We need to talk about ideas…
Or rather, we need to talk about the inspiration industry. The creative ideal has moved on since the picture of the absinthe-addled artist alone in their garret, battling their demons as well as their way through the creative process.
Today we have beautiful magazines that promise to unlock our creative potential. We sit in over-air-conditioned conference halls and listen to inspirational talks, opening our minds and clutching our new Tote bags. Online, when the mood strikes us, we seek out talks from other conferences we couldn’t be at.
So there’s never been more chatter about what it means to be creative, and yet I’m not sure anyone is any the wiser. The noise has increased, but has our understanding?
Partly I think that’s due to the nature of the creative process itself. It’s maddening, mysterious and messy. There are dead-ends, wrong-turns and all manner of false starts. This is hard to distill down to a tight 20-minute presentation.
But partly I think the inspiration industry needs to ask itself a few tough questions (and I speak as the editor of a website which aims to spark creative ideas in unexpected ways). Do we hold ourselves to high enough standards? Do we accept the clichéd and the eye-bleedingly obvious when we should be pushing for real insight?
Of course, this doesn’t apply to everyone. There are people and platforms that bring rigor and intelligence to their creative coverage. But I fear these are the exceptions and we’ve let mediocrity become the norm.
Anyone who’s spent time in this world will recognize what we might call the Creative Process Greatest Hits. At the right — or maybe wrong — events, you can tick off this pat, simplistic advice in a game of banal inspiration bingo. Take risks. Do side projects. Work with great people. Thanks. For. That.
It felt to me that the conversation around creativity is quite one-sided. How do creatives really feel about the work they do? What insights are not being talked about? How, when and where do they develop their ideas? So we decided to ask them.
This summer we ran a survey through the WeTransfer wallpapers that asked a series of questions about creative ideas. We were slightly overwhelmed by the response — more than 10,000 creatives in 143 countries gave us their thoughts.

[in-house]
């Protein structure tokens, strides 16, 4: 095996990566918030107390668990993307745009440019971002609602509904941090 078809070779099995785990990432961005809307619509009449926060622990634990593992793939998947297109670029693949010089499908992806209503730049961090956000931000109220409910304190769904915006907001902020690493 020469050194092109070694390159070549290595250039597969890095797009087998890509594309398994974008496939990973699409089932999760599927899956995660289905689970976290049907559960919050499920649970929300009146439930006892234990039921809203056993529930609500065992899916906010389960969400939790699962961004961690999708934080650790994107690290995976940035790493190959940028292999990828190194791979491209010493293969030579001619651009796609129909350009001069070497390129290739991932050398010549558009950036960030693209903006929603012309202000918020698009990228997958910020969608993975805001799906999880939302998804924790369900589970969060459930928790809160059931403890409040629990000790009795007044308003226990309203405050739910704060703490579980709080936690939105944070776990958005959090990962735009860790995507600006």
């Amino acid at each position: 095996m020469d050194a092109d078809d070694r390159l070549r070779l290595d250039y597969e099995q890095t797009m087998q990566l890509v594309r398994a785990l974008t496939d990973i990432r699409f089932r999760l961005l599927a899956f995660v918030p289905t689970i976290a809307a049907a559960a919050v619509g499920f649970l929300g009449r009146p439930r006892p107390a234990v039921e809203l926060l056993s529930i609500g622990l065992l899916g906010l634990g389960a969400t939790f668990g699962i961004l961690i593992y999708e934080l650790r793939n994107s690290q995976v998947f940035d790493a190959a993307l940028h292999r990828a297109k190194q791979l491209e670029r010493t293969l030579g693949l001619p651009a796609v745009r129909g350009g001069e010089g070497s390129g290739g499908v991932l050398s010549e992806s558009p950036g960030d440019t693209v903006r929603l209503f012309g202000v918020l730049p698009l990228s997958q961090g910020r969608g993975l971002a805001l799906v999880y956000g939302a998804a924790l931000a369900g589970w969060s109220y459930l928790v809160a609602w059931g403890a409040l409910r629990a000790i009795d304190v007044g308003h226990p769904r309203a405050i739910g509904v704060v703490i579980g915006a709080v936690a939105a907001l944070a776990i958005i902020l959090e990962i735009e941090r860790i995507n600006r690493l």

We deliberately focused on ideas, because everything starts with an idea, a spark, but it seems this is one of the lesser-talked-about parts of the creative process (beyond the lazy and useless question, “Where do you get your inspiration?”)
Some of the answers confirmed our hunches. Some came as a complete surprise (I remain bamboozled that so few creatives note down ideas on their phones).
Some were less glamorous than we’d hoped. I’ve always liked the idea that ideas can strike anywhere, at any time. Not so much, we were told — the main place people had good ideas was at their desks and in their studios.
Other things were even less comfortable. For a company like WeTransfer that builds digital tools to help creatives, the triumph of offline over online gave us pause for thought.
The worst thing about the internet is that it’s built on the idea that if you like something, you’ll get shown more of the same thing. We are familiar with the idea of filter bubbles, online worlds which funnel individuals towards the recognizable, the agreeable and the non-challenging. Psychologists call this fluency, and we’re hardwired to seek it out because our brains don’t like to work harder than they have to.
But creatively, it’s a real problem. So the challenge is, how we can build moments of disfluency into our lives? How can we expose ourselves to ideas, stories and opinions which might not immediately satisfy us? How can we build better digital spaces that aid idea generation?
We hope that our first Ideas Report starts a conversation. We’ll certainly be spending some time reflecting on the findings and they will feed into lots of the work we do over the next 12 months, from the stories we tell on WePresent to the ways in which we think about our products.
Above all, we hope it gives people pause to reflect on the gap between creativity as you know it, understand it, and struggle with it, vs Creativity, the shiny, simplistic and neatly-packaged thing we barely recognize.